With Mayor Bill de Blasio pressing for a millionaires' tax to pay for mass-transit improvement, Governor Andrew Cuomo is now expected to revive a plan for congestion pricing. Zack Fink filed the following report.

Congestion pricing was killed the way many policy proposals die in Albany: behind closed doors.

In 2008, Assembly Democrats revolted against the inititive championed by Mayor Michael Bloomberg because it included East River tolls, which critics said would disproptionately affect residents of Brooklyn and Queens.

"It's really, really difficult for people in Brooklyn and Queens at this point to consider something like this. And I think we just need to start from the ground up all over again," Assemblywoman Cathy Nolan of Queens said at the time.

But with the subways in crisis and searching for a dedicated funding source, congestion pricing could be resurrected. Sources say Governor Andrew Cuomo is considering supporting a plan that would charge fees on for-hire vehicles like Uber and Lyft.

But lawmakers outside of Manhattan are still wary.

"Residents in New York want mass transit options. They don't want a financial burden. And they don't want to keep reaching into their pockets," said Assemblywoman Nily Rozic of Queens.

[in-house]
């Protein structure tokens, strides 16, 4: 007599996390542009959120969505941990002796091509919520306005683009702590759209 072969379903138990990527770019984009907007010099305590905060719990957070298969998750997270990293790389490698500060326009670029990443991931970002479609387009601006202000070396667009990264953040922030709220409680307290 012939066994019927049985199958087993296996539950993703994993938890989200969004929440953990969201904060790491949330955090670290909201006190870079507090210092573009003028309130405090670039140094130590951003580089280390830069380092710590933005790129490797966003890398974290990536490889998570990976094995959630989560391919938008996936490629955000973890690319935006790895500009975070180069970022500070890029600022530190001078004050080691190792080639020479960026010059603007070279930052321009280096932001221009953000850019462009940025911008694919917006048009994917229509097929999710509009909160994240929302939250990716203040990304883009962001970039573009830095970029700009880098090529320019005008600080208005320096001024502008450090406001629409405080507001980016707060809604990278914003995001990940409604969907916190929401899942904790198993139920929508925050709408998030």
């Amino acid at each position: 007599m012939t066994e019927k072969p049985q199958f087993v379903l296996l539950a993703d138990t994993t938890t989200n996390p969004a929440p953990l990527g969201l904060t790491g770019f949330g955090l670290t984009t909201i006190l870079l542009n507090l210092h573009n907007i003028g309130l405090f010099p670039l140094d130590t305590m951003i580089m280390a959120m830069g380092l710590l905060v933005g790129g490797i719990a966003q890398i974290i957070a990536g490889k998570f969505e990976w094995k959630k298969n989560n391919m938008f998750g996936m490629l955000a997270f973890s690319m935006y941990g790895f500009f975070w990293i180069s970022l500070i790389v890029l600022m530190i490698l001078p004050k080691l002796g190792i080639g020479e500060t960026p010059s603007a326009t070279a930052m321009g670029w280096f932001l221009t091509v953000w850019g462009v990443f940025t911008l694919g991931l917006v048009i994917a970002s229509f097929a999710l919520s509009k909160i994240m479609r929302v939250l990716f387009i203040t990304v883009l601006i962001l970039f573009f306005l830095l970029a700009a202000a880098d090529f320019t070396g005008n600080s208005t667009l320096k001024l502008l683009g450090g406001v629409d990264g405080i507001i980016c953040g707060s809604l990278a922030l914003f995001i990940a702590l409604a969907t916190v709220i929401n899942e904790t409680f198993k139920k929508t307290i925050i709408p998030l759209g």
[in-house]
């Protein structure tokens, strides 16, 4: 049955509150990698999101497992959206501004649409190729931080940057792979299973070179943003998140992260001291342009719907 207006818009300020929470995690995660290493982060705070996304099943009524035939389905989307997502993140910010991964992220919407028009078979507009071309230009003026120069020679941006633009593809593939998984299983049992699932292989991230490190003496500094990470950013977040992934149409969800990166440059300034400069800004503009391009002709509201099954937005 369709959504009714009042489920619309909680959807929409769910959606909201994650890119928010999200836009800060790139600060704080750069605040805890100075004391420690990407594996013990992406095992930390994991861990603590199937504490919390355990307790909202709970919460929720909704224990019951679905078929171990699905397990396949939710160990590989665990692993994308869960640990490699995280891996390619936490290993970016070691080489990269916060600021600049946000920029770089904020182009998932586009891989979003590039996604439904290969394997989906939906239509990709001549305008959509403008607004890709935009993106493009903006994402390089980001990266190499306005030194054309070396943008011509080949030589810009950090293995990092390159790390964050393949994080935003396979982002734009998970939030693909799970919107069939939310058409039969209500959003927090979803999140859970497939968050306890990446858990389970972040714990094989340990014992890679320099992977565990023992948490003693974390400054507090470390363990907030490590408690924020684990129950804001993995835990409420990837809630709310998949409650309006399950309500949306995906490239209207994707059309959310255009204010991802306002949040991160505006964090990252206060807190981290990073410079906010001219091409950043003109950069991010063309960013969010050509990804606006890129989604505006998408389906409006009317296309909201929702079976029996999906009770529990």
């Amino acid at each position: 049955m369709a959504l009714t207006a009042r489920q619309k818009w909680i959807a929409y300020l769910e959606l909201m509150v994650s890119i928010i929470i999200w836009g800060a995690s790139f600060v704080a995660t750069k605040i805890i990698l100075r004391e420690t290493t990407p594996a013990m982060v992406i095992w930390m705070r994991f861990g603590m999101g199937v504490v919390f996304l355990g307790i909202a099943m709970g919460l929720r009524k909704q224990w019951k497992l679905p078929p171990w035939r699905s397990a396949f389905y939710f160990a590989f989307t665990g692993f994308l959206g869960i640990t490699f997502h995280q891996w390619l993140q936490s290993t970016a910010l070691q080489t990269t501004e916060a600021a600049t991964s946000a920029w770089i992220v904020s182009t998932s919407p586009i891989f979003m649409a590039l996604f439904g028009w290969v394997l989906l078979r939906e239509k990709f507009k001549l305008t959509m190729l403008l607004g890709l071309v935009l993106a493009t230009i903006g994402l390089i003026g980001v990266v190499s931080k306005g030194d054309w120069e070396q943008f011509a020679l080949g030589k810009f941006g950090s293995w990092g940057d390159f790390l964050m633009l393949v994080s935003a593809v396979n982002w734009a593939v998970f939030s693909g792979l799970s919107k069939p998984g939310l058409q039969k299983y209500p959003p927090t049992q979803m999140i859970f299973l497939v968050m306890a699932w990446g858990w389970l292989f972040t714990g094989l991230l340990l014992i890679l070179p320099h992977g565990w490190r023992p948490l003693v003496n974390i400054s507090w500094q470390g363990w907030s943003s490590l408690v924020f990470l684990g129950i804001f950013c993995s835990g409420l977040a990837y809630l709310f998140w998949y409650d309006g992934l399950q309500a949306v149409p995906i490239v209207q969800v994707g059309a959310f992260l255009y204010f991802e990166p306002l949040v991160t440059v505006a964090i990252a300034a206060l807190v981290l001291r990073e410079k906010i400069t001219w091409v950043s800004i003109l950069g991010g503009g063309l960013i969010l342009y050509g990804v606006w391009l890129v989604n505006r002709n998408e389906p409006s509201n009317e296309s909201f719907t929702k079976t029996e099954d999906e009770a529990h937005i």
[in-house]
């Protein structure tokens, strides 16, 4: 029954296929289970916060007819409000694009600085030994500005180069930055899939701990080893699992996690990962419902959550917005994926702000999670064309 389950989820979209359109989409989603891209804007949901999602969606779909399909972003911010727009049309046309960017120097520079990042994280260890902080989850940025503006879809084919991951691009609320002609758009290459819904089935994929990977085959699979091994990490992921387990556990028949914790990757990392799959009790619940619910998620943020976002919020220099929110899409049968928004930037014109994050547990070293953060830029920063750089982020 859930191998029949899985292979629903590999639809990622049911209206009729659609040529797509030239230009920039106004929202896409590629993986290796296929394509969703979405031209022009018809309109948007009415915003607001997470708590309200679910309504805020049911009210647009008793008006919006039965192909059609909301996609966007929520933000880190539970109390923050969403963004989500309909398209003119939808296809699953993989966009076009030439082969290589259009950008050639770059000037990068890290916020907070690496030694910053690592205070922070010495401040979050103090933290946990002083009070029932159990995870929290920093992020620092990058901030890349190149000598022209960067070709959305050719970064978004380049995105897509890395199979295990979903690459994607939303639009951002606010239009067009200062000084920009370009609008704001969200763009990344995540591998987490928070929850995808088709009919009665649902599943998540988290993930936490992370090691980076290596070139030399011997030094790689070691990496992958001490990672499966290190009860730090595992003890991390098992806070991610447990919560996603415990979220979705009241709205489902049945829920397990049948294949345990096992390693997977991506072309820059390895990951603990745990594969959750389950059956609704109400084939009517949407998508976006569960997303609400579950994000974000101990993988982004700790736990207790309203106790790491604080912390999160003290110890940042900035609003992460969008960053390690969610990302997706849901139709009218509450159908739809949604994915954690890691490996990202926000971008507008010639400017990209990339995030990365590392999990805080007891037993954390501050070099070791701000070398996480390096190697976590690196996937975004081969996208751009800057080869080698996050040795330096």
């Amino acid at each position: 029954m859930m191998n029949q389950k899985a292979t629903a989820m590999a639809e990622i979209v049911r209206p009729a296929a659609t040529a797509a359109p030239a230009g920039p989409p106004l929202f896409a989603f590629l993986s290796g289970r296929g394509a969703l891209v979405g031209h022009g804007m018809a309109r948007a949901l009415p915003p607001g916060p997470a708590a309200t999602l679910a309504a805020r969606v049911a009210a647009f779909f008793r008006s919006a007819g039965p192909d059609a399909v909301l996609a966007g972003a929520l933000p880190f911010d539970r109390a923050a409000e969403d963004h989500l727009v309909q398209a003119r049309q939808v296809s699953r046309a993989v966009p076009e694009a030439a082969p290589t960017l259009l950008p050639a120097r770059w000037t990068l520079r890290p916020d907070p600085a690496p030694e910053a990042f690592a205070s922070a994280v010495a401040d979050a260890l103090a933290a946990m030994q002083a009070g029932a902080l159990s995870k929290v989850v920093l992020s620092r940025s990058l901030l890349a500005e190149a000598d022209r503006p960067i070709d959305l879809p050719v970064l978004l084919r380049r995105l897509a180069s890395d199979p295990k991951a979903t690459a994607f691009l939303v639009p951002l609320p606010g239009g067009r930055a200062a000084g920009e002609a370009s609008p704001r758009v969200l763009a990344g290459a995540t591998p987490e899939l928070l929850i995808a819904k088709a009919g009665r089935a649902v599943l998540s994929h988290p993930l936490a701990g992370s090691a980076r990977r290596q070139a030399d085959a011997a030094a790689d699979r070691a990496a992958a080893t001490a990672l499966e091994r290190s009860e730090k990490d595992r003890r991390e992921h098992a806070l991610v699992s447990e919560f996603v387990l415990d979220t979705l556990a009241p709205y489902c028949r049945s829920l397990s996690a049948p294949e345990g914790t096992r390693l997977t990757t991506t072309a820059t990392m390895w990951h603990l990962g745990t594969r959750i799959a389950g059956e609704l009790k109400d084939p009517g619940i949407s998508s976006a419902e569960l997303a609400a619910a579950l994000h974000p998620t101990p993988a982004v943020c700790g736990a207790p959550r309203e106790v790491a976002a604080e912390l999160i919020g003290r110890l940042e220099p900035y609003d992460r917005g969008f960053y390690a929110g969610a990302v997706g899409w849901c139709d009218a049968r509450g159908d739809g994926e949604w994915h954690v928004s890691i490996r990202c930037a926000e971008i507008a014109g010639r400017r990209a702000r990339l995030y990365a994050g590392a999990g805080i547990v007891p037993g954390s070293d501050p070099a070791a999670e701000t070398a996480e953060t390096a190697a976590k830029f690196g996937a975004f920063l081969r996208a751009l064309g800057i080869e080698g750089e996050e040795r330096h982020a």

Mayor Bill de Blasio was unaware of any revived congestion pricing plan. He has said it's a non-starter in Albany, and the mayor is pushing a revived millionaires' tax instead.

"It's the first I'm hearing of it, and I haven't seen that previously, so I don't know what to make of it. But right now, I think this is the solution that can start to have a real impact," de Blasio said.

Those who were around for the debate over congestion pricing in Albany the first time say it wasn't just the details of the plan that led it to fall apart, it was how it got sprung on lawmakers at the last minute.

"What happened the last time is, I think the mayor flew to London and said, 'Look what they have. Let's do this in New York,' and withheld to members of the legislature for 11 months the content of how to bring this about," said Assemblyman Daniel O'Donnell of Manhattan.

Cuomo is expected to announce his plans for congestion pricing in his State of the State address early next year. That means the earliest it could pass the state legislature would be the first half of 2018. Next year is also a re-election year for all state lawmakers, and that could affect how they vote.